Kent County Health Officer William Webb reports the Kent County Commissioners, Tuesday, May 26

Another 18 incidents of COVID-19 in Kent over the last week show a spike in “community spread” infections — reversing a trend that pointed to nursing home outbreaks for a majority of the cases here.

The spike in community spread COVID-19 coincides with the launch of Gov. Larry Hogan’s Stage 1 of Maryland Strong Roadmap to Recovery on May 15, which reopened retail businesses at 50 percent capacity.

“As we open back up again we know that community spread cases are going to grow,” said Kent Health Officer William Webb in a brief interview. “This is an indication of what’s to come.”

Between May 18 and  May 25, only three news cases were reported in nursing facilities but 15 were reported as “community spread,” Webb said.  

This is in contrast to the previous week when only five of the 20 new cases were community spread and the rest were attributed to nursing homes and the agricultural community.

“I remind all citizens that reopening does not mean that COVID-19 is behind us and I encourage everyone not to become complacent with practices that have kept us safe,” he said hours earlier in a briefing to the Kent County Commissioners.  “I anticipate our infection numbers to climb. With increasing social interactions, the virus will find new hosts and avenues for spread.”

On Saturday, May 16, many retailers in Chestertown’s historic district re-opened their doors to shoppers after six weeks of lockdown under Hogan’s emergency stay-at-home order.

Webb reiterated that wearing masks, frequent hand washing and social distancing were paramount to slowing the spread of the virus.

The new community spread cases are also documented after recent concerns from a retired local epidemiologist, who warned that new cases were still climbing and that conditions hadn’t been met to begin Stage 1 of the state’s economic recovery plan.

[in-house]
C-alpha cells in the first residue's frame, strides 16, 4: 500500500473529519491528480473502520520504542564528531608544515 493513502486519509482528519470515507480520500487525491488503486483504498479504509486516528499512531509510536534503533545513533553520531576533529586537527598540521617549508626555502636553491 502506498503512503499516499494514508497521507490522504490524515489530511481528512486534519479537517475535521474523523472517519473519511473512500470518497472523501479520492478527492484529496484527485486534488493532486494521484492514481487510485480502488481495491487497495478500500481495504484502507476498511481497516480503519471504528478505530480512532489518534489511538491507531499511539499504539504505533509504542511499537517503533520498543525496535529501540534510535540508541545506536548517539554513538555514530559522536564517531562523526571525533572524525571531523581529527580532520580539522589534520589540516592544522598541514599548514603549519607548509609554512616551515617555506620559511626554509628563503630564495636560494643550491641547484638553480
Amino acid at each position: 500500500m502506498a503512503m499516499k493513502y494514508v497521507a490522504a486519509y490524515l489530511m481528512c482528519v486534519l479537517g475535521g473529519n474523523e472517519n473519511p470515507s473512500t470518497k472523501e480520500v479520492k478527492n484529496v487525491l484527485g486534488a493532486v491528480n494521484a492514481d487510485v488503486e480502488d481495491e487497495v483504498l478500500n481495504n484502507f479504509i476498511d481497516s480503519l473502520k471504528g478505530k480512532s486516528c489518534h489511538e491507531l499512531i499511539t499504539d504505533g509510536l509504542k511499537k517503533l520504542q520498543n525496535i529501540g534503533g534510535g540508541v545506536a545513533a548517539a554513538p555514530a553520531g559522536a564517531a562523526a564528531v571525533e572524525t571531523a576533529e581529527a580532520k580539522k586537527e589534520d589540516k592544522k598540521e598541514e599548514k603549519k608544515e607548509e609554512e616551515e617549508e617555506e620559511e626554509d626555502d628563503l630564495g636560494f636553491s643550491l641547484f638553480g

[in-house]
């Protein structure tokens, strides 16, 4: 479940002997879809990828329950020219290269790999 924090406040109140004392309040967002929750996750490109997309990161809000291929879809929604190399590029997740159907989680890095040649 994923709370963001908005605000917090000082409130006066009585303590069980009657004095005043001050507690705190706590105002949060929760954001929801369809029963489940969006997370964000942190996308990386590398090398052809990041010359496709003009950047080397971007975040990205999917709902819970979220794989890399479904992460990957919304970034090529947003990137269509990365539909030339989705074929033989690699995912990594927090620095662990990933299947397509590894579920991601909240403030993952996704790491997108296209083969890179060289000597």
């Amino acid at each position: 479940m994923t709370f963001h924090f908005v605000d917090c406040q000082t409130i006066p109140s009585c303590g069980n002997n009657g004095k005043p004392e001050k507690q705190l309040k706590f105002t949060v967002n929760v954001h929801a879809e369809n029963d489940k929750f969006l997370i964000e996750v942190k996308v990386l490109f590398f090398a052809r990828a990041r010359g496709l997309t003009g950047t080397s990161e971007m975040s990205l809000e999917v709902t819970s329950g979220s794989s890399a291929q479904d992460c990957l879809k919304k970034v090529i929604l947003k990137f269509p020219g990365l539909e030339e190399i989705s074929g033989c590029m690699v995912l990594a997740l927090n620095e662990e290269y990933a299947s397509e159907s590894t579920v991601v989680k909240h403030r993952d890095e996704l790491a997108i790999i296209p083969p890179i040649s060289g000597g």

But Webb said Hogan’s initial “lockdown order” was meant to prepare for more cases.

“Keeping everybody locked down indefinitely is not the solution for this,” he said in an interview. “The main reason for flattening the curve and keeping everybody inside was to prepare our health care community for when it starts to really spread.”

“We know the virus is going to spread and we just have to do the very best to keep the spread as minimal as possible,” he said.

Webb announced to the commissioners that the regional testing site at Chesapeake College will close on June 5 and a new testing site is coming to Kent at the county roads facility on Morgenc Road beginning June 8.

Testing will require an appointment and a doctor’s order and will take place on Monday and Wednesday from 9 a.m. to 12 p.m.

Webb said the site would operate for about “a month or six weeks” and have the capacity to administer up to 60 tests per week. He said the health department will serve as a stop gag to deal with underserved areas and hotspots that  break out in the county.

“The good news is we have testing kits,” he said. “We are going to step into the breach and provide the testing needs on a short-term basis.”

He said the testing will be time limited to allow labs, the hospital and other health providers the time to bring their testing capacity “up to speed.”